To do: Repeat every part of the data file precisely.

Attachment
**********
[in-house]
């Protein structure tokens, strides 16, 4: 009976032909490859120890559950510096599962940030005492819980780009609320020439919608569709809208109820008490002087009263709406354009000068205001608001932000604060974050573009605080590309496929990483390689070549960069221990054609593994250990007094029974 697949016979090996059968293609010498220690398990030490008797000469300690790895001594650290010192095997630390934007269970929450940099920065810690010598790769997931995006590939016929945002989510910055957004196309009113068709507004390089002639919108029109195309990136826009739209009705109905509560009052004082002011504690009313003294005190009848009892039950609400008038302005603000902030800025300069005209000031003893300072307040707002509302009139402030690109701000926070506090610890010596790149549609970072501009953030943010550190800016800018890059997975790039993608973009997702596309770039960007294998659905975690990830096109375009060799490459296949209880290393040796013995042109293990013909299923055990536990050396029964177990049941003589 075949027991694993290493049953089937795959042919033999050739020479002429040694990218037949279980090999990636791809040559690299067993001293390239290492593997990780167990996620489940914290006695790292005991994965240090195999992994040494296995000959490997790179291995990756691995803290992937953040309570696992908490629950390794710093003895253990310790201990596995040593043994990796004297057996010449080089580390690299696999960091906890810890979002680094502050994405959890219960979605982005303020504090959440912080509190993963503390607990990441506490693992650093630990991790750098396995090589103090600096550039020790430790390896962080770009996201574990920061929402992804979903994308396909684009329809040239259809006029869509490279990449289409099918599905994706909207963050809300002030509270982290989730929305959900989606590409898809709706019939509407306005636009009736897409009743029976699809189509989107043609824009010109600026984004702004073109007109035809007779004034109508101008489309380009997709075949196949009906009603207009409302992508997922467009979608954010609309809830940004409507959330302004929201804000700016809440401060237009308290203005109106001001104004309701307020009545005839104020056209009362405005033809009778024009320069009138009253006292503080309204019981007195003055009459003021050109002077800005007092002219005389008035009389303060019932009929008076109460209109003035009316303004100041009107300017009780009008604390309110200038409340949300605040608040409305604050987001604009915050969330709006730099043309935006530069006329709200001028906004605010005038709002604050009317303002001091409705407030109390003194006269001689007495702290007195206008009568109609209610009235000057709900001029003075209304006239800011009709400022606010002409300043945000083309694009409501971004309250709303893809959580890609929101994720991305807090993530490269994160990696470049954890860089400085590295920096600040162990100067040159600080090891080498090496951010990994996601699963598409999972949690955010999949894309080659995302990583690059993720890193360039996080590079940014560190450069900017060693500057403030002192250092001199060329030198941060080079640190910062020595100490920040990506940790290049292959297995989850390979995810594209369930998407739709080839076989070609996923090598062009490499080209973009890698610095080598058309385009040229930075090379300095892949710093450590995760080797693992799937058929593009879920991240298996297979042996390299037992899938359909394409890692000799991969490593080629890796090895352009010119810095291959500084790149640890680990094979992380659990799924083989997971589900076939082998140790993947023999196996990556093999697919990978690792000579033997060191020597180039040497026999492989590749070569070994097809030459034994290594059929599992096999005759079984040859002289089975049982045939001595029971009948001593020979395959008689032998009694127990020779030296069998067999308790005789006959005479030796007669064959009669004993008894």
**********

[in-house]
């Protein structure tokens, strides 16, 4: 009976032909490859120890559950510096599962940030005492819980780009609320020439919608569709809208109820008490002087009263709406354009000068205001608001932000604060974050573009605080590309496929990483390689070549960069221990054609593994250990007094029974 697949016979090996059968293609010498220690398990030490008797000469300690790895001594650290010192095997630390934007269970929450940099920065810690010598790769997931995006590939016929945002989510910055957004196309009113068709507004390089002639919108029109195309990136826009739209009705109905509560009052004082002011504690009313003294005190009848009892039950609400008038302005603000902030800025300069005209000031003893300072307040707002509302009139402030690109701000926070506090610890010596790149549609970072501009953030943010550190800016800018890059997975790039993608973009997702596309770039960007294998659905975690990830096109375009060799490459296949209880290393040796013995042109293990013909299923055990536990050396029964177990049941003589 075949027991694993290493049953089937795959042919033999050739020479002429040694990218037949279980090999990636791809040559690299067993001293390239290492593997990780167990996620489940914290006695790292005991994965240090195999992994040494296995000959490997790179291995990756691995803290992937953040309570696992908490629950390794710093003895253990310790201990596995040593043994990796004297057996010449080089580390690299696999960091906890810890979002680094502050994405959890219960979605982005303020504090959440912080509190993963503390607990990441506490693992650093630990991790750098396995090589103090600096550039020790430790390896962080770009996201574990920061929402992804979903994308396909684009329809040239259809006029869509490279990449289409099918599905994706909207963050809300002030509270982290989730929305959900989606590409898809709706019939509407306005636009009736897409009743029976699809189509989107043609824009010109600026984004702004073109007109035809007779004034109508101008489309380009997709075949196949009906009603207009409302992508997922467009979608954010609309809830940004409507959330302004929201804000700016809440401060237009308290203005109106001001104004309701307020009545005839104020056209009362405005033809009778024009320069009138009253006292503080309204019981007195003055009459003021050109002077800005007092002219005389008035009389303060019932009929008076109460209109003035009316303004100041009107300017009780009008604390309110200038409340949300605040608040409305604050987001604009915050969330709006730099043309935006530069006329709200001028906004605010005038709002604050009317303002001091409705407030109390003194006269001689007495702290007195206008009568109609209610009235000057709900001029003075209304006239800011009709400022606010002409300043945000083309694009409501971004309250709303893809959580890609929101994720991305807090993530490269994160990696470049954890860089400085590295920096600040162990100067040159600080090891080498090496951010990994996601699963598409999972949690955010999949894309080659995302990583690059993720890193360039996080590079940014560190450069900017060693500057403030002192250092001199060329030198941060080079640190910062020595100490920040990506940790290049292959297995989850390979995810594209369930998407739709080839076989070609996923090598062009490499080209973009890698610095080598058309385009040229930075090379300095892949710093450590995760080797693992799937058929593009879920991240298996297979042996390299037992899938359909394409890692000799991969490593080629890796090895352009010119810095291959500084790149640890680990094979992380659990799924083989997971589900076939082998140790993947023999196996990556093999697919990978690792000579033997060191020597180039040497026999492989590749070569070994097809030459034994290594059929599992096999005759079984040859002289089975049982045939001595029971009948001593020979395959008689032998009694127990020779030296069998067999308790005789006959005479030796007669064959009669004993008894």